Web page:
In fact, Bakers Chocolate of Boston was already advertising by 1770. Their most famous advertising campaign, concocted in the 1800s, was based on the painting  La Belle Chocolatière or “The Chocolate Girl,” by French artist Jean- Étienne Liotard  in the 1740s. Today, you can find a tasty example of chocolate from 1750, made by  American Heritage – a small division of Mars.

baker's chcolate

Baker’s Girl Based on 1700’s painting

 

 

 

Ancient Confections: The Secret to Harmony? Who Says?

Who knew that two ancient confectionery ingredients could provide evidence that 1. two starkly different cultures could come together in a perfect union; 2.opposites can find perfect balance when brought together; and 3. at least men and women really can co-exist no matter what the sitcoms say.

We discovered this symbolically (and tastefully) with two new products we introduced at the shop. One involves the cacao nib – the  essence of chocolate in its rawest, most naked form. At the risk of

Aztec god, Quetzalcoatl_16th century

Aztec god, Quetzalcoatl_16th century

sounding sexist, the cacao is male in nature – the taste is deep, rich and complicated and the bean  fortified by an amour-like shell. Since the Olmecs of Mesoamerica about 4,000 years ago, the cacao was considered everything from a gift of gods to currency.  While likely shelled and prepared by women, it resided in the domain of the chiefs.

Cross the ocean to the Middle East, Mediterranean and Asia of the same time period and you find a reoccurring symbol in the pomegranate. This fruit, with wet, red, voluptuous seeds was represented fertility and appeared in the Buddhists’ “Three Blessed Fruits,” the ancient Greek’s myth involving Demeter, goddess of fertility, the Biblical “Song of Solomon,” and many more. The flavor is sweet, the surrounding flesh soft, and the inner seed hard or, you could say, strong.

We decided to put the two together in the shop’s section on the early makings of candies: the sweetness of the pomegranate mixed beautifully with the chocolatey-bitterness of the nib. Perfect to eat by the handful or use in muffins, atop cereal, and other possibilities. We taste-tested, including with the production staff at a television station where I was appearing. All those involved came back for more and more – the perfect complement in a healthy, versatile treat.

Pom and Nibs                                                  Poms and Nibs Ready for Packing

We duplicated the process with another combination – again, the cacao, only this time in the present form of dark chocolate. Our chocolate-maker, Randy, is a true craftsman, a trained chef well-versed in the nuances of the bean. For this effort, he prepared a deliciously dark chocolate – very pure and very rich. We complemented the chocolate with a fig which has long been symbolic of the female genital.* A great demonstration of this is in Ken Russell’s 1969 movie “Women In Love” based on D.H. Lawrence’s novel, you’ve missed one of the sexiest scenes in movie history and one that demonstrates the true nature of this succulent fruit:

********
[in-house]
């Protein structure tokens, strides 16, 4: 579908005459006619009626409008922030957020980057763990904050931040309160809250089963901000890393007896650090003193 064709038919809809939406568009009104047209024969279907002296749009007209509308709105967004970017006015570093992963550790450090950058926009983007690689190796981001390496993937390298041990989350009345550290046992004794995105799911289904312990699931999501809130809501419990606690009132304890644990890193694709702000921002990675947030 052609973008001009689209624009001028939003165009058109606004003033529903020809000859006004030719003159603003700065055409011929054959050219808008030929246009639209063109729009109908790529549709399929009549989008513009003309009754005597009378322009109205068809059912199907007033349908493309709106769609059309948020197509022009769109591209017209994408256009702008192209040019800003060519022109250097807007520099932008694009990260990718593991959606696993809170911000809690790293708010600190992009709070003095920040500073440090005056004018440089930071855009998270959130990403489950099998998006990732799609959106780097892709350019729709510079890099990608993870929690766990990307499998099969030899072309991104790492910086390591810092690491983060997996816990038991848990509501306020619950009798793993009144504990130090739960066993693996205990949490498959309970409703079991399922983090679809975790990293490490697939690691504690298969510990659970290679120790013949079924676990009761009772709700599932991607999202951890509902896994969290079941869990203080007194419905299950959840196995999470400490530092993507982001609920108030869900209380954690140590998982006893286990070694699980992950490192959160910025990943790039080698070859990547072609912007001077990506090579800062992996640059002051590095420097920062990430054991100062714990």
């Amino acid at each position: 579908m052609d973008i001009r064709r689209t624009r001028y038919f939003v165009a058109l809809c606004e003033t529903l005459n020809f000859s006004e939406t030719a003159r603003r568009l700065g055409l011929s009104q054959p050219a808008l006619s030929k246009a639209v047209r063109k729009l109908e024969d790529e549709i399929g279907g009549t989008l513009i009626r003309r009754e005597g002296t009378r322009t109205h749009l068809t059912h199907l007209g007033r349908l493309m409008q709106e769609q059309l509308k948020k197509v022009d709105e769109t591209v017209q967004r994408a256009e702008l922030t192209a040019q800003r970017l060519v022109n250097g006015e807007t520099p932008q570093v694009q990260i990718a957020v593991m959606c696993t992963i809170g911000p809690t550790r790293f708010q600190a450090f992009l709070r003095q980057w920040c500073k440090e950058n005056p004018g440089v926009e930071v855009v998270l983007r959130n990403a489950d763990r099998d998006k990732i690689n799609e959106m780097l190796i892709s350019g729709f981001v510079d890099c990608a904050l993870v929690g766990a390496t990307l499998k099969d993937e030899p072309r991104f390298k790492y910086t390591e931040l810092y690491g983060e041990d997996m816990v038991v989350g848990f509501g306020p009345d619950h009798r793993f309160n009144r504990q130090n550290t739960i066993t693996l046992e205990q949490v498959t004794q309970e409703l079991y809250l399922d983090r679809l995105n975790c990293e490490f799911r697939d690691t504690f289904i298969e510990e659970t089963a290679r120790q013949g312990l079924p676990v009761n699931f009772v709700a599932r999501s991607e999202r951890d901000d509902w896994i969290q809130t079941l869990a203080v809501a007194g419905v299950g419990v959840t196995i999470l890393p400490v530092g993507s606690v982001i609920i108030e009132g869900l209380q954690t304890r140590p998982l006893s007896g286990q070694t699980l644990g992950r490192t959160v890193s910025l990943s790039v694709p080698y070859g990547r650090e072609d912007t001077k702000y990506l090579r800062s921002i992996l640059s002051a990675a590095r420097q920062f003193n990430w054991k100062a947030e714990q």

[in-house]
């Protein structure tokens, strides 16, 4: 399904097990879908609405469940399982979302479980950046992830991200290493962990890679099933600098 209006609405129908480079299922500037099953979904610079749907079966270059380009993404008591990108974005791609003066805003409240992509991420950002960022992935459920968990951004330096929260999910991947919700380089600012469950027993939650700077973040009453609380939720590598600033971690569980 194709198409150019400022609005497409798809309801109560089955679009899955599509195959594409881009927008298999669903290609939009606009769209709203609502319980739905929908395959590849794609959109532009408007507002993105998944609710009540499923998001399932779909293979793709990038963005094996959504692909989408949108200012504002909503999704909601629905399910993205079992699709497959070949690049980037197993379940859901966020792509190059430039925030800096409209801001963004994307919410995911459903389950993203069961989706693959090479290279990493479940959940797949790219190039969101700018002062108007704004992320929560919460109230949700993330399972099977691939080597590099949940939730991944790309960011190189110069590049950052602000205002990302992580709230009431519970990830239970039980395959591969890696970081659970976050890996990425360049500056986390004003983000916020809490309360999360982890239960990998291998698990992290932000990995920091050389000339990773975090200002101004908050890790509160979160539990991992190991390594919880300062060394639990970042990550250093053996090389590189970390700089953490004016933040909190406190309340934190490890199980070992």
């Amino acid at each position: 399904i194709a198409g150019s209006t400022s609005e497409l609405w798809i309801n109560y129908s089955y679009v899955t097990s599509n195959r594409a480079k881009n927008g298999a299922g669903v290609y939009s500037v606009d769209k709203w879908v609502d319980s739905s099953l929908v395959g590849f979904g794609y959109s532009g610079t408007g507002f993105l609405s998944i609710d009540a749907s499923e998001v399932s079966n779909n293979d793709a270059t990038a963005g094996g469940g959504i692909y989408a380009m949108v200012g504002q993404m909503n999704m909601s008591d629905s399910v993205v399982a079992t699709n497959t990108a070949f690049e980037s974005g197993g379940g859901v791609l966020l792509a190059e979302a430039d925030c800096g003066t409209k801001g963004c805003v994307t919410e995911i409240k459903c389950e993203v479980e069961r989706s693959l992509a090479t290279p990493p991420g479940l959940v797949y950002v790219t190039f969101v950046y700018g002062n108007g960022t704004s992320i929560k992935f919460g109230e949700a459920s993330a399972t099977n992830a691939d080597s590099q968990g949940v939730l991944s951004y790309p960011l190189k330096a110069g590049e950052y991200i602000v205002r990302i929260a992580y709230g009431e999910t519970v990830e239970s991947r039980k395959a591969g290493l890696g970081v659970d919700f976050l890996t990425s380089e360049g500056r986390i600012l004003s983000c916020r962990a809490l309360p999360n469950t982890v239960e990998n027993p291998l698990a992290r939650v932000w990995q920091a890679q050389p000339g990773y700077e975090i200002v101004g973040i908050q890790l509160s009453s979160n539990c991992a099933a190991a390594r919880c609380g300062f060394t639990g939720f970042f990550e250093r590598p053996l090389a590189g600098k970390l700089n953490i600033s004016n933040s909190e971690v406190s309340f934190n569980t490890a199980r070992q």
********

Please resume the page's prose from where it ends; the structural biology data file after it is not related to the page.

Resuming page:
Randy bathed the fig in the dark chocolate, covering it completely from the stem to the base. As for the taste test? I can only say that when I passed out samples at the TV studio there was a general pause amongst the crowd after the first bite. Then a sigh of pleasure. The guest who followed me, a romance writer, put it this way: “Oh my God, my mouth just had multiple orgasms!”

chocolate covered fig                                                         Chocolate Covered Figs

Obviously, world peace, cross-cultural harmony, and happy passion between the genders doesn’t rest on the merging of two ancient flavors. But I do think the symbolism is revealing of the potential – the delicious potential – that exists in the universe. I’m looking forward to finding more.

 *A great resource for this and other female symbols is Barbara Walker’s “The Woman’s Encyclopedia of Myth’s and Secrets,” Harper & Row (1983).

Chocolate Talk Bits and Nips

I attended a talk on the history of chocolate at the historic Dumbarton House in D.C. The speaker, Joyce White, managed to cover a broad swath of history in 90 minutes with plenty of interesting facts. Here are a handful with a few of my own thrown in.

  • We all know that the ancients Aztecs revered the cacao bean: they even considered it money…so drinking chocolate was much like drinking gold. But the crème de la crème of the chocolate drink was the froth. The frothier the better.

    Whole cacao bean with soft shell

    Whole cacao bean with shell

  • Chocolate was considered hot and moist in a purely sensual way. In fact, the Catholic Church of the 1600s didn’t think it was suitable for women. Flash forward about 300 years and suitors were giving women boxes of chocolate to lure them to bed. Who knew some of the fillings, such as nutmeg and cinnamon really were aphrodisiacs.
  • Chocolate liquor is not an after dinner drink but the result of the cacao being heated. In other words, chocolate.
  • Baker’s Chocolate, which opened in the 1700s in Dorchester, Massachusetts just outside Boston, was among the first American chocolate makers. The company was not named for the people who used it but the founder Walter Baker. The logo of the girl serving chocolate drink was adopted in 1883 and based on a painting of 1740.
  • The Quakers of England, including the Cadbury and Frye family, were instrumental in creating modern day chocolate, starting in the 18th A great read is Deborah Cadbury’s book on the subject: “The Chocolate Wars.”
  • German Chocolate was actually Sam German’s chocolate. He developed a kind of dark chocolate for Baker’s Chocolate Company in 1852. In 1957, Mrs. George Clay’s chocolate cake recipe, with German’s chocolate, was featured in the Dallas Morning Star. The chocolate was a hit but the possessive wasn’t. It was soon dropped and the American made chocolate took on a new national identity.
  • Today, most chocolate is made in Africa, not its native Mesoamerica although plenty can be found there, too.

Baker’s Ads through the Ages

Baker's Chocolate in the Industrial Revolution

Baker’s Chocolate Celebrating the Industrial Revolution

Good for the elderly? Really?

Good for the elderly? Really?

Baker's Girl Based on 1700's painting

Baker’s Girl Based on 1700’s painting